Date: 2010–05–01
  13. By: John Hasseldine (Tax Research Institute, Nottingham University Business School, University of Nottingham, U.K.)
    Abstract: This chapter analyses recent developments in tax administration and best practice. The chapter begins by contextualizing tax administration through a discussion on the necessary separation between the operational tasks performed in tax administration and the more generic, but nevertheless crucial, issues of organization, strategy and internal management required in tax administration. The chapter then describes the recent genesis and the current context of tax administration - especially in Europe (and in Spain). The chapter then identifies prior attempts at benchmarking best practice before finally offering some conjectures on future best practice.
    Date: 2010–05–01
  14. By: Walter Leonel Muinelo Gallo (Departament d'Economia Aplicada, Universitat Autonoma de Barcelona); Oriol Roca Sagalés (Departament d'Economia Aplicada, Universitat Autonoma de Barcelona)
    Abstract: This paper analyses the impact of different instruments of fiscal policy on economic growth as well as on income inequality, using an unbalanced panel of 43 upper-middle and high income countries for the period 1972-2006. We consider and estimate two individual equations explaining growth and inequality in order to assess the incidence of different fiscal policies. Firstly, our approach considers imposing orthogonal assumptions between growth and inequality in both equations, and secondly, it allows growth to be included in the inequality equation, and inequality to be included in the growth equation. The empirical results suggest that an increase in the size of government measured through current expenditures and direct taxes diminishes economic growth while reducing inequality, being public investment the only fiscal policy that may break this trade-off between efficiency and equity, since increases in this item reduces inequality without harming output. Therefore, the results reflect that the trade-off between efficiency and equity that governments often confront when designing their fiscal policies may be avoided.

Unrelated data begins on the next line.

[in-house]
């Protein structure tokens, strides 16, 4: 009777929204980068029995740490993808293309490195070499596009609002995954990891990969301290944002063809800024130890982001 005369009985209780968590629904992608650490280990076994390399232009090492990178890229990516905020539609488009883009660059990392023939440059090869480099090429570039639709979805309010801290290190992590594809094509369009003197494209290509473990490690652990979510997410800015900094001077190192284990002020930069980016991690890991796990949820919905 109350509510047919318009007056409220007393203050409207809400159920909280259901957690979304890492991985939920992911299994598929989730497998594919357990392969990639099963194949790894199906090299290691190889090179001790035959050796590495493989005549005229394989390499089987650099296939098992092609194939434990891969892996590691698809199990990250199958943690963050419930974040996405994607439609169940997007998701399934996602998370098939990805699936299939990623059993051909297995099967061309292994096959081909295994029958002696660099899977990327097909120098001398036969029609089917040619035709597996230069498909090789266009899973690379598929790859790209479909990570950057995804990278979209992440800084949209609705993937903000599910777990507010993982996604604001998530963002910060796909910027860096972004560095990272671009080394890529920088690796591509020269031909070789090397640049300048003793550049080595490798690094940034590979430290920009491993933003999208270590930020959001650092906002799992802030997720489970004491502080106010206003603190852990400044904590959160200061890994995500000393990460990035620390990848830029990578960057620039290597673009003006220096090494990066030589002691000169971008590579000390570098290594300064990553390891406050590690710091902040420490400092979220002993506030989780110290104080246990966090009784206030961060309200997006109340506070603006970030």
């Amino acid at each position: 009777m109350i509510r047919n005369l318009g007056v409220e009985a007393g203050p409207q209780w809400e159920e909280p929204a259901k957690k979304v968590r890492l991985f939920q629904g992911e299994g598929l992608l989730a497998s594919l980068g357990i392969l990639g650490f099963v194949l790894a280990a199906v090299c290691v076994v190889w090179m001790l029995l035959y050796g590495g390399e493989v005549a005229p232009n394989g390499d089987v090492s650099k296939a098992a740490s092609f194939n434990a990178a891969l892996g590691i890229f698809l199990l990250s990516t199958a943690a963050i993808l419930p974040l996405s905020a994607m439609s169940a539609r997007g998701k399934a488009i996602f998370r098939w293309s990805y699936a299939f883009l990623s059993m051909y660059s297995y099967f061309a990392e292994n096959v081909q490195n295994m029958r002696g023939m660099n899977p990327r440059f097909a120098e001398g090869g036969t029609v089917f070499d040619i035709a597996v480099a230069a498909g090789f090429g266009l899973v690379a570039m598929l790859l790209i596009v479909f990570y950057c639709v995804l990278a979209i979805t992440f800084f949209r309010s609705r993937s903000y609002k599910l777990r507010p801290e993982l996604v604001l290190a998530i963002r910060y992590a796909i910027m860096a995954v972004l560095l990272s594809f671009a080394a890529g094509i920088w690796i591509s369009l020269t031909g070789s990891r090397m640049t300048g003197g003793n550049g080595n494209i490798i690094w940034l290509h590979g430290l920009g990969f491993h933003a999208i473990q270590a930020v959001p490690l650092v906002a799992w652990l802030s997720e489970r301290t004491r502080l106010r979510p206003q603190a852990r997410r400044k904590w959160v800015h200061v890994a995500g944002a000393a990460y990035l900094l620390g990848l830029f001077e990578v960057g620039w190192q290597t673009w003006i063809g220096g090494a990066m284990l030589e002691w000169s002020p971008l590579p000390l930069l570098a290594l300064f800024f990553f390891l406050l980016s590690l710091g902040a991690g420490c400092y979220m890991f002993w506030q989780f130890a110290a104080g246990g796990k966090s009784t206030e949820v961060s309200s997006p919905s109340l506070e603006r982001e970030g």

Keywords: fiscal policy, inequality, growth, panel data models
    JEL: E62 D31 O47 C23
    Date: 2011–02
  15. By: Jorge Martinez-Vazquez (International Studies Program. Andrew Young School of Policy Studies, Georgia State University); Andrey Timofeev (International Studies Program. Andrew Young School of Policy Studies, Georgia State University)